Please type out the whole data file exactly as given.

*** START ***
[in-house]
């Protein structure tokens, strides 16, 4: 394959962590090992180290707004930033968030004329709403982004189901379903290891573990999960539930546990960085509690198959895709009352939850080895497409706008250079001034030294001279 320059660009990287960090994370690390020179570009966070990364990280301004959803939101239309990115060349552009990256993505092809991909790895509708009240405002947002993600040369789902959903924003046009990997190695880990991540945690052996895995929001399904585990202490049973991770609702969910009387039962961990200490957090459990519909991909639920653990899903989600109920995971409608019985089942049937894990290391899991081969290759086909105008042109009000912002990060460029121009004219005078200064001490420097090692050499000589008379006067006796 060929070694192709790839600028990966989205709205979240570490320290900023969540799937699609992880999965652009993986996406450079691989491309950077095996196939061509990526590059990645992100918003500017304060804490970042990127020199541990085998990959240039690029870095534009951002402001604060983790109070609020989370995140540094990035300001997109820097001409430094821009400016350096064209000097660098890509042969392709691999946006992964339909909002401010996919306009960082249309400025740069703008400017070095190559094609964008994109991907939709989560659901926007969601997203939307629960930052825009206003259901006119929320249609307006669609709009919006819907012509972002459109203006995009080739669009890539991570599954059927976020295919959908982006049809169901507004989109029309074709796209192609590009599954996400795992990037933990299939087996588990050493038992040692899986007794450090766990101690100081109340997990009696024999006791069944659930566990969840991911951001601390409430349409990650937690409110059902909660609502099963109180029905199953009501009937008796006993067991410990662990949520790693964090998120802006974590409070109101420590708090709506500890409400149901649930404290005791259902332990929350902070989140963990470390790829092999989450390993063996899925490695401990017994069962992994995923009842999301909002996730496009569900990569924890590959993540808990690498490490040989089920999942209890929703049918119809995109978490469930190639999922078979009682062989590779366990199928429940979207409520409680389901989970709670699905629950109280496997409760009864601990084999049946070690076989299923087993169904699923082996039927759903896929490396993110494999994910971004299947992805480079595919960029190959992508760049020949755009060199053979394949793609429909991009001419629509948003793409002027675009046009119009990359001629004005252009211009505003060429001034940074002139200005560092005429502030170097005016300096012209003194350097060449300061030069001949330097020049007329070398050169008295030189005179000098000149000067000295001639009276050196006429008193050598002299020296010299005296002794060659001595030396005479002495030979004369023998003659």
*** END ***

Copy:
[in-house]
């Protein structure tokens, strides 16, 4: 394959962590090992180290707004930033968030004329709403982004189901379903290891573990999960539930546990960085509690198959895709009352939850080895497409706008250079001034030294001279 320059660009990287960090994370690390020179570009966070990364990280301004959803939101239309990115060349552009990256993505092809991909790895509708009240405002947002993600040369789902959903924003046009990997190695880990991540945690052996895995929001399904585990202490049973991770609702969910009387039962961990200490957090459990519909991909639920653990899903989600109920995971409608019985089942049937894990290391899991081969290759086909105008042109009000912002990060460029121009004219005078200064001490420097090692050499000589008379006067006796 060929070694192709790839600028990966989205709205979240570490320290900023969540799937699609992880999965652009993986996406450079691989491309950077095996196939061509990526590059990645992100918003500017304060804490970042990127020199541990085998990959240039690029870095534009951002402001604060983790109070609020989370995140540094990035300001997109820097001409430094821009400016350096064209000097660098890509042969392709691999946006992964339909909002401010996919306009960082249309400025740069703008400017070095190559094609964008994109991907939709989560659901926007969601997203939307629960930052825009206003259901006119929320249609307006669609709009919006819907012509972002459109203006995009080739669009890539991570599954059927976020295919959908982006049809169901507004989109029309074709796209192609590009599954996400795992990037933990299939087996588990050493038992040692899986007794450090766990101690100081109340997990009696024999006791069944659930566990969840991911951001601390409430349409990650937690409110059902909660609502099963109180029905199953009501009937008796006993067991410990662990949520790693964090998120802006974590409070109101420590708090709506500890409400149901649930404290005791259902332990929350902070989140963990470390790829092999989450390993063996899925490695401990017994069962992994995923009842999301909002996730496009569900990569924890590959993540808990690498490490040989089920999942209890929703049918119809995109978490469930190639999922078979009682062989590779366990199928429940979207409520409680389901989970709670699905629950109280496997409760009864601990084999049946070690076989299923087993169904699923082996039927759903896929490396993110494999994910971004299947992805480079595919960029190959992508760049020949755009060199053979394949793609429909991009001419629509948003793409002027675009046009119009990359001629004005252009211009505003060429001034940074002139200005560092005429502030170097005016300096012209003194350097060449300061030069001949330097020049007329070398050169008295030189005179000098000149000067000295001639009276050196006429008193050598002299020296010299005296002794060659001595030396005479002495030979004369023998003659």